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Pragmatism And Common Sense
by [?]

Our minds thus grow in spots; and like grease-spots, the spots spread. But we let them spread as little as possible: we keep unaltered as much of our old knowledge, as many of our old prejudices and beliefs, as we can. We patch and tinker more than we renew. The novelty soaks in; it stains the ancient mass; but it is also tinged by what absorbs it. Our past apperceives and co- operates; and in the new equilibrium in which each step forward in the process of learning terminates, it happens relatively seldom that the new fact is added RAW. More usually it is embedded cooked, as one might say, or stewed down in the sauce of the old.

New truths thus are resultants of new experiences and of old truths combined and mutually modifying one another. And since this is the case in the changes of opinion of to-day, there is no reason to assume that it has not been so at all times. It follows that very ancient modes of thought may have survived through all the later changes in men’s opinions. The most primitive ways of thinking may not yet be wholly expunged. Like our five fingers, our ear-bones, our rudimentary caudal appendage, or our other ‘vestigial’ peculiarities, they may remain as indelible tokens of events in our race-history. Our ancestors may at certain moments have struck into ways of thinking which they might conceivably not have found. But once they did so, and after the fact, the inheritance continues. When you begin a piece of music in a certain key, you must keep the key to the end. You may alter your house ad libitum, but the ground- plan of the first architect persists–you can make great changes, but you cannot change a Gothic church into a Doric temple. You may rinse and rinse the bottle, but you can’t get the taste of the medicine or whiskey that first filled it wholly out.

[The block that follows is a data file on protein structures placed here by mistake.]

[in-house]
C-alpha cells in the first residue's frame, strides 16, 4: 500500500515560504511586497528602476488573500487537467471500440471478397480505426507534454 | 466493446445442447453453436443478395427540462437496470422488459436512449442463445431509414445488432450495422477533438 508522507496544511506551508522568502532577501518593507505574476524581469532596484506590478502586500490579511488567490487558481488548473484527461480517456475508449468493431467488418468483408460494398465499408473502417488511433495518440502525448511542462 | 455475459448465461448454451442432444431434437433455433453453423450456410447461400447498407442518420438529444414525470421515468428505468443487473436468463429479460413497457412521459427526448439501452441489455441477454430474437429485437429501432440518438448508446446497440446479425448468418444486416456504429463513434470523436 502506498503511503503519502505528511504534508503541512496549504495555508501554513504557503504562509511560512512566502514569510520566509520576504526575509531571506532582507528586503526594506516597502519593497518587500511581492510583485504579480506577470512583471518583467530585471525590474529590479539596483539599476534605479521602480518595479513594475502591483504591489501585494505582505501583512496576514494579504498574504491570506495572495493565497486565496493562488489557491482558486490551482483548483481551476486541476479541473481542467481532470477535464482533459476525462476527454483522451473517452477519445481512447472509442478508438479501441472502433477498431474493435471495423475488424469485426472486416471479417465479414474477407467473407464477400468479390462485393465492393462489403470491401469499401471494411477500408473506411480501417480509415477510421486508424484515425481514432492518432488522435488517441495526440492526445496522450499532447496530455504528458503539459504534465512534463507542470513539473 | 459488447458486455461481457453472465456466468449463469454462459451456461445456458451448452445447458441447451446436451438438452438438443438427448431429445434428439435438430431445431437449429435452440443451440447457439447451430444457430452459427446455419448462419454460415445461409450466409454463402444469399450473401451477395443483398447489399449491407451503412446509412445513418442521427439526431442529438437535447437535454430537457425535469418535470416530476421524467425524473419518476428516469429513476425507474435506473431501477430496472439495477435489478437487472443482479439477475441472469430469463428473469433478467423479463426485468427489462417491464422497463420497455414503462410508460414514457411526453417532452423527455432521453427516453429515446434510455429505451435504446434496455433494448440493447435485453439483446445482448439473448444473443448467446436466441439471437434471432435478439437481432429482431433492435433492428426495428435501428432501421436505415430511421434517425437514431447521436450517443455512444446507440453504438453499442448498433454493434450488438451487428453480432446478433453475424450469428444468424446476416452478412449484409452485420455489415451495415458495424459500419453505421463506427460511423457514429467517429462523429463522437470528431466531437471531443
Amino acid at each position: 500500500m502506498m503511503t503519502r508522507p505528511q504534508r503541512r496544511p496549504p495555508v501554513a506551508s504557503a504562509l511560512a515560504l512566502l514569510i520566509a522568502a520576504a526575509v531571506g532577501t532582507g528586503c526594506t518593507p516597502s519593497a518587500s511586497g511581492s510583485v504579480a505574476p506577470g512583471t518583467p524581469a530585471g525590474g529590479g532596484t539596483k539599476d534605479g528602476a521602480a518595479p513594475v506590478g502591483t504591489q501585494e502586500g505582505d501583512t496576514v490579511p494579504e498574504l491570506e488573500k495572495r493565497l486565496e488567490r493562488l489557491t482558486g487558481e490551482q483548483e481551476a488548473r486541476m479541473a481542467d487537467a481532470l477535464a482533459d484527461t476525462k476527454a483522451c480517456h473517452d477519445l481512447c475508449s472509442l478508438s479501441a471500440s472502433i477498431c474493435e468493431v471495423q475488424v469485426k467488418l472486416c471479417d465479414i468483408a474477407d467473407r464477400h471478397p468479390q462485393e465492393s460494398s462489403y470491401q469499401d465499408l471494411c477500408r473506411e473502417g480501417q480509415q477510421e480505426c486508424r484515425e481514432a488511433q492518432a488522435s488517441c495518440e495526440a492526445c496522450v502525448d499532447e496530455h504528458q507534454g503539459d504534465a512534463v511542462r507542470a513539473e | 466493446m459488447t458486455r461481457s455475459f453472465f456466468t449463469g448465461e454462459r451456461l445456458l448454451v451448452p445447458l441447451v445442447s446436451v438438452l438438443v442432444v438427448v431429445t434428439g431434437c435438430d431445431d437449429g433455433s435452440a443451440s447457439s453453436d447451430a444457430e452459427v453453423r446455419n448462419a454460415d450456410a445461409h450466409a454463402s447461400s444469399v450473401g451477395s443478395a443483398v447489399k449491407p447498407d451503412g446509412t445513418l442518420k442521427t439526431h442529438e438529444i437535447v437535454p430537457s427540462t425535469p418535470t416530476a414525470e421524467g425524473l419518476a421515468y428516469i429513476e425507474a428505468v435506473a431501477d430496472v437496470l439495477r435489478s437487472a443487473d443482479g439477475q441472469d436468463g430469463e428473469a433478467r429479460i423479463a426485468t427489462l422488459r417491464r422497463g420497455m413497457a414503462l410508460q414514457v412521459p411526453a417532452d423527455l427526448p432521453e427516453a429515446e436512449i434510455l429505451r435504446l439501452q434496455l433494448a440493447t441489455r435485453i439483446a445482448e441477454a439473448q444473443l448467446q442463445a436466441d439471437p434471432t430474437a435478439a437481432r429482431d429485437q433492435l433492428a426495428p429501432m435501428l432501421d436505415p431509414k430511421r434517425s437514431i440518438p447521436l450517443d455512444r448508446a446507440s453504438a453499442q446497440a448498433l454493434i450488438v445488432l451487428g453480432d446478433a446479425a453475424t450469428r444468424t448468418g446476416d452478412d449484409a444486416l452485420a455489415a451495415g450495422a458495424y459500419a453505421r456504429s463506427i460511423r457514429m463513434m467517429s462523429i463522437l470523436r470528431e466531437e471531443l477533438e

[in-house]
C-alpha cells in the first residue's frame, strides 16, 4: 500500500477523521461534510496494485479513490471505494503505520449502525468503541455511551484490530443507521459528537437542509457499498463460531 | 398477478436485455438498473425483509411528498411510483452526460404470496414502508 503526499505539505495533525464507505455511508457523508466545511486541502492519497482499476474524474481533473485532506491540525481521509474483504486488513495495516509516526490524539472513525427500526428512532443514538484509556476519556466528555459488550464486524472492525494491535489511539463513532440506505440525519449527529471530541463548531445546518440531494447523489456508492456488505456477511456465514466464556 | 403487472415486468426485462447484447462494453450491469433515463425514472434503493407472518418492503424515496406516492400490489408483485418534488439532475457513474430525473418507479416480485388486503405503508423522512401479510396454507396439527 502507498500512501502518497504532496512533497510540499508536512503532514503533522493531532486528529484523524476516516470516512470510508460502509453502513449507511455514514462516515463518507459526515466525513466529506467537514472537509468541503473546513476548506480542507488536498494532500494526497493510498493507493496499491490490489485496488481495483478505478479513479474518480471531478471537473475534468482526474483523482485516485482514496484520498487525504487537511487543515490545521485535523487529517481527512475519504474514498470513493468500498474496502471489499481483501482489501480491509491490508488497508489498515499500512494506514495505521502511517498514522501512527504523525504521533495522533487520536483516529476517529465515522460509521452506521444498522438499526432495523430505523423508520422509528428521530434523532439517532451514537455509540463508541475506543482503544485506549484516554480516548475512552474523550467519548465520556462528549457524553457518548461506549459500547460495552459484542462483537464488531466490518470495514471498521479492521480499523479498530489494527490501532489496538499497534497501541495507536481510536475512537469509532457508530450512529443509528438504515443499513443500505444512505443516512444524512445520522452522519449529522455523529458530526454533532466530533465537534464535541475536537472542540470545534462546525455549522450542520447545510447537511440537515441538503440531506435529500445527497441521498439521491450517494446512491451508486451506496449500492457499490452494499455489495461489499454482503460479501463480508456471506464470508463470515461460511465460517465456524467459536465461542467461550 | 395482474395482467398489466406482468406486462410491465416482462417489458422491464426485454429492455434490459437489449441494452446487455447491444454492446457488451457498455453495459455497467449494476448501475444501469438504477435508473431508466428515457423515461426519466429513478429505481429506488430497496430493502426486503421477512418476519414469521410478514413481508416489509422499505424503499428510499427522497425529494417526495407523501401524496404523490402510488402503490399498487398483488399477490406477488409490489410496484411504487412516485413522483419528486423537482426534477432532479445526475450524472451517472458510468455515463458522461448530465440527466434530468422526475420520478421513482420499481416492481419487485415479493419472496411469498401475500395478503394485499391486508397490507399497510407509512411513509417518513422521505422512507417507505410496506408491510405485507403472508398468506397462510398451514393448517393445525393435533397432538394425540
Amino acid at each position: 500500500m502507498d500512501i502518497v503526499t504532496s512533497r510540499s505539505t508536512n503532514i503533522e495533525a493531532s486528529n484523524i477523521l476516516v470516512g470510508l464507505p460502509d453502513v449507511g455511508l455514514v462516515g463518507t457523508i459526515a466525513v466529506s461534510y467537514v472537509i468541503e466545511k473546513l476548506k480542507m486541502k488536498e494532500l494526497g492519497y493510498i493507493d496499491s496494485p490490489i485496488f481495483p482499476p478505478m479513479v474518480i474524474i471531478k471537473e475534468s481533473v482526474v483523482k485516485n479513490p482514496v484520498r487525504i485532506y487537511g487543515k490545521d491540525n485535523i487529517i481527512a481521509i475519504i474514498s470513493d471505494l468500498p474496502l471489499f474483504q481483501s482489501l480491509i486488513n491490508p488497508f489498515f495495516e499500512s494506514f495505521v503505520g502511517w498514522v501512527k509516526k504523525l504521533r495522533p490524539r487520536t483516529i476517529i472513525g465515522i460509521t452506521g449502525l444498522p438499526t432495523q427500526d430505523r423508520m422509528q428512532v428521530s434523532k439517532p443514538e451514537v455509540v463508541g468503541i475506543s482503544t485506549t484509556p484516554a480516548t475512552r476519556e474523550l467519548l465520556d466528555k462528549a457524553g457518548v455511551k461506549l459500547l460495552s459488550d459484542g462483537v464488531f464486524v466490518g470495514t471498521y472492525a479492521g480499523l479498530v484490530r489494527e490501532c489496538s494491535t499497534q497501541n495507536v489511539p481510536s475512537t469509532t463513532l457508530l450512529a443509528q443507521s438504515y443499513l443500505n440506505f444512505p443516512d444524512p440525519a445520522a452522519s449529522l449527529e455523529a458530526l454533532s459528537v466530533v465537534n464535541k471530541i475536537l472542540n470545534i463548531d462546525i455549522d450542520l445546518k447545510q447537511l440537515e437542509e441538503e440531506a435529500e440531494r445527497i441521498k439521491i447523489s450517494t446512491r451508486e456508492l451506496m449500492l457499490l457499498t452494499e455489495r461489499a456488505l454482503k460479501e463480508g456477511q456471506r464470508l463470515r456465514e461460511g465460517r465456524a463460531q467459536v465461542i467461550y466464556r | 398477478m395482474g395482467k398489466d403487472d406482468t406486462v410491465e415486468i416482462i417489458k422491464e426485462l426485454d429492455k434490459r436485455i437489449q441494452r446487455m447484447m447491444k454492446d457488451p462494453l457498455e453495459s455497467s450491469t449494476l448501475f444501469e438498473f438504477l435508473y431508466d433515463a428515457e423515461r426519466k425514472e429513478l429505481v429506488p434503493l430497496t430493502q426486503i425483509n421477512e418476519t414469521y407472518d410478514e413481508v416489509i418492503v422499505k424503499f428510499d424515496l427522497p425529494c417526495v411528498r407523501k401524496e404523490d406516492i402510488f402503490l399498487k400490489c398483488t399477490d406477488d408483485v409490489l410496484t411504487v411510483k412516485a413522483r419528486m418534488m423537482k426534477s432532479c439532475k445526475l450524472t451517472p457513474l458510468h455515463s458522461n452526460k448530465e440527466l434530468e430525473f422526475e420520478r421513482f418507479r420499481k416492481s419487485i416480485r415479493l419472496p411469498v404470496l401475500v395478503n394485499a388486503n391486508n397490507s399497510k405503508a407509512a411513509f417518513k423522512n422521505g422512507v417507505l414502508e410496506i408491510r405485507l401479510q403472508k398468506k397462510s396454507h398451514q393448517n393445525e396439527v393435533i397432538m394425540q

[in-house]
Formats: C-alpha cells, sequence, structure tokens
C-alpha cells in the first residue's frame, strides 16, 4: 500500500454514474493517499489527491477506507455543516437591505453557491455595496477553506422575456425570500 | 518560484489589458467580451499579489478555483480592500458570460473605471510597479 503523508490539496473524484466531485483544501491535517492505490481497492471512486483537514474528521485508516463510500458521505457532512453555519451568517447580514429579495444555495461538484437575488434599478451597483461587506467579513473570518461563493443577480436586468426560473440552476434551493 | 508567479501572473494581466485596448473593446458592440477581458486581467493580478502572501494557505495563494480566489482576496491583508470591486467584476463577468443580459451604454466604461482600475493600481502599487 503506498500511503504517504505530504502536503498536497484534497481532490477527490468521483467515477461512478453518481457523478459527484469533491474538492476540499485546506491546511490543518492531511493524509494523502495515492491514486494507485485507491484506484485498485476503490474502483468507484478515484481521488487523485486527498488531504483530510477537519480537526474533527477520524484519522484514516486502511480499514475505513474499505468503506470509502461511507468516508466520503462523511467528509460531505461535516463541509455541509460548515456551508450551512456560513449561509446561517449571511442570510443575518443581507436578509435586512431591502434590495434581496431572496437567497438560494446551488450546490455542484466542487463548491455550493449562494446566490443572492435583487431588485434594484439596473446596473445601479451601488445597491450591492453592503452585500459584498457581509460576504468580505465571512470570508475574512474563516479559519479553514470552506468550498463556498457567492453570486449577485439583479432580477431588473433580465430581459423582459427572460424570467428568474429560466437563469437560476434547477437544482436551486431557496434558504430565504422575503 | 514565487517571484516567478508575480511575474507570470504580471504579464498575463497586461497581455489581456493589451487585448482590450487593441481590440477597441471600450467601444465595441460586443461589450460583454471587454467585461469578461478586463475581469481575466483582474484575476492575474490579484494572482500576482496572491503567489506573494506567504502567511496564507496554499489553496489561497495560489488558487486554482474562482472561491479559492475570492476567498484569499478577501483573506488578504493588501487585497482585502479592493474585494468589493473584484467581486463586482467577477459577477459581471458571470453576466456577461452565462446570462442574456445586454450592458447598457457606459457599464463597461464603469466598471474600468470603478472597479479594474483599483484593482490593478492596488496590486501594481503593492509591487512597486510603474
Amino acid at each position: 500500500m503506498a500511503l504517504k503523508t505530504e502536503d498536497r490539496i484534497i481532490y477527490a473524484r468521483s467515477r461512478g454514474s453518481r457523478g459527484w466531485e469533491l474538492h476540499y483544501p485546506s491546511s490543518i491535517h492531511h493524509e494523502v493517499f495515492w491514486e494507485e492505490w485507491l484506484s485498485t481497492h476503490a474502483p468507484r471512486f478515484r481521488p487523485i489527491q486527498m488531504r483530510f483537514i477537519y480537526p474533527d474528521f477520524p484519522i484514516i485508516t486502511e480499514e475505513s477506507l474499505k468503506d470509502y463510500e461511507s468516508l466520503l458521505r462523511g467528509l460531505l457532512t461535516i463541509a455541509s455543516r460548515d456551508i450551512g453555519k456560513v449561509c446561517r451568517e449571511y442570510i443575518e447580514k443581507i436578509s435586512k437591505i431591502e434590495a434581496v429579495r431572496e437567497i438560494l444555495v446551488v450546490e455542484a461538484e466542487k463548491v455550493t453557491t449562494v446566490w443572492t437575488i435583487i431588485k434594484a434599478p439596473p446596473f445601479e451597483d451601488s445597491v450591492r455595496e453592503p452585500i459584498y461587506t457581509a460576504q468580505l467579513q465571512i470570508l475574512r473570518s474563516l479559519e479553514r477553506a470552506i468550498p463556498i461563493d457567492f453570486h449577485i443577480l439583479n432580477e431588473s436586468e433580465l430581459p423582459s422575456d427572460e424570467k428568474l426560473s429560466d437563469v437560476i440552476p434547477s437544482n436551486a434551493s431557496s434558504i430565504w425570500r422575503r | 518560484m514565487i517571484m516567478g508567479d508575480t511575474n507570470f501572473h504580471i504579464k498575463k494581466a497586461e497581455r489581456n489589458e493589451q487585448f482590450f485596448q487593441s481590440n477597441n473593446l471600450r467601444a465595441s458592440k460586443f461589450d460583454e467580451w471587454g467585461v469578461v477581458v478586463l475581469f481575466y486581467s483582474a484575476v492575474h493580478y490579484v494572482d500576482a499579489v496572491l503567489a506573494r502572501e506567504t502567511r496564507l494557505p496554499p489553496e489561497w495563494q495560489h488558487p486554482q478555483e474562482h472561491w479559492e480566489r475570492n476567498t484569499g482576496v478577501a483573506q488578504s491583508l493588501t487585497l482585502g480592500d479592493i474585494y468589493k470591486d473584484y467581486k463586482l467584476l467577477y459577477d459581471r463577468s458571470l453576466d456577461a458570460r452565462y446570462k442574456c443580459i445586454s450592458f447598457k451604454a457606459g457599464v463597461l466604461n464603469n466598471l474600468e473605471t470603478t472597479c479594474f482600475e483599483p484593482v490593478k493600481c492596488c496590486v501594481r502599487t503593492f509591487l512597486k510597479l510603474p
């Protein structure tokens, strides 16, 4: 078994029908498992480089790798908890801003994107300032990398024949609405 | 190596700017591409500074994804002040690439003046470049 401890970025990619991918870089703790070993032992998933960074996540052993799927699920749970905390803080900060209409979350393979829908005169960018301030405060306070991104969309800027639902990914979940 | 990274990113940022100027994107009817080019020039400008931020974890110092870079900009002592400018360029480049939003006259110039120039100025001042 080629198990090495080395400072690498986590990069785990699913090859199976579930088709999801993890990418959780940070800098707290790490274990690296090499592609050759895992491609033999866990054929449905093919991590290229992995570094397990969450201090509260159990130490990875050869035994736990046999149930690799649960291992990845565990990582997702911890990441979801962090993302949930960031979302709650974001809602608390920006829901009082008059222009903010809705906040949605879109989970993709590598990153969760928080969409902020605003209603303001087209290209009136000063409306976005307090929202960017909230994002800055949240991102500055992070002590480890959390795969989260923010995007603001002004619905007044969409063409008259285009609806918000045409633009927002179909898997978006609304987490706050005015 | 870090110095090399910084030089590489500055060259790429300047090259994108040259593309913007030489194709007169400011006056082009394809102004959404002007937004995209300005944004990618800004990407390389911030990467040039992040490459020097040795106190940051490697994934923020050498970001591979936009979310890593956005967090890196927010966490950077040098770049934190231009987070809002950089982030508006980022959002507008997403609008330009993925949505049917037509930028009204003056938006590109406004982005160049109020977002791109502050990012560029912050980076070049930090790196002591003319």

My thesis now is this, that OUR FUNDAMENTAL WAYS OF THINKING ABOUT THINGS ARE DISCOVERIES OF EXCEEDINGLY REMOTE ANCESTORS, WHICH HAVE BEEN ABLE TO PRESERVE THEMSELVES THROUGHOUT THE EXPERIENCE OF ALL SUBSEQUENT TIME. They form one great stage of equilibrium in the human mind’s development, the stage of common sense. Other stages have grafted themselves upon this stage, but have never succeeded in displacing it. Let us consider this common-sense stage first, as if it might be final.

In practical talk, a man’s common sense means his good judgment, his freedom from excentricity, his GUMPTION, to use the vernacular word. In philosophy it means something entirely different, it means his use of certain intellectual forms or categories of thought. Were we lobsters, or bees, it might be that our organization would have led to our using quite different modes from these of apprehending our experiences. It MIGHT be too (we cannot dogmatically deny this) that such categories, unimaginable by us to-day, would have proved on the whole as serviceable for handling our experiences mentally as those which we actually use.

If this sounds paradoxical to anyone, let him think of analytical geometry. The identical figures which Euclid defined by intrinsic relations were defined by Descartes by the relations of their points to adventitious co-ordinates, the result being an absolutely different and vastly more potent way of handling curves. All our conceptions are what the Germans call denkmittel, means by which we handle facts by thinking them. Experience merely as such doesn’t come ticketed and labeled, we have first to discover what it is. Kant speaks of it as being in its first intention a gewuehl der erscheinungen, a rhapsodie der wahrnehmungen, a mere motley which we have to unify by our wits. What we usually do is first to frame some system of concepts mentally classified, serialized, or connected in some intellectual way, and then to use this as a tally by which we ‘keep tab’ on the impressions that present themselves. When each is referred to some possible place in the conceptual system, it is thereby ‘understood.’ This notion of parallel ‘manifolds’ with their elements standing reciprocally in ‘one-to-one relations,’ is proving so convenient nowadays in mathematics and logic as to supersede more and more the older classificatory conceptions. There are many conceptual systems of this sort; and the sense manifold is also such a system. Find a one-to-one relation for your sense-impressions ANYWHERE among the concepts, and in so far forth you rationalize the impressions. But obviously you can rationalize them by using various conceptual systems.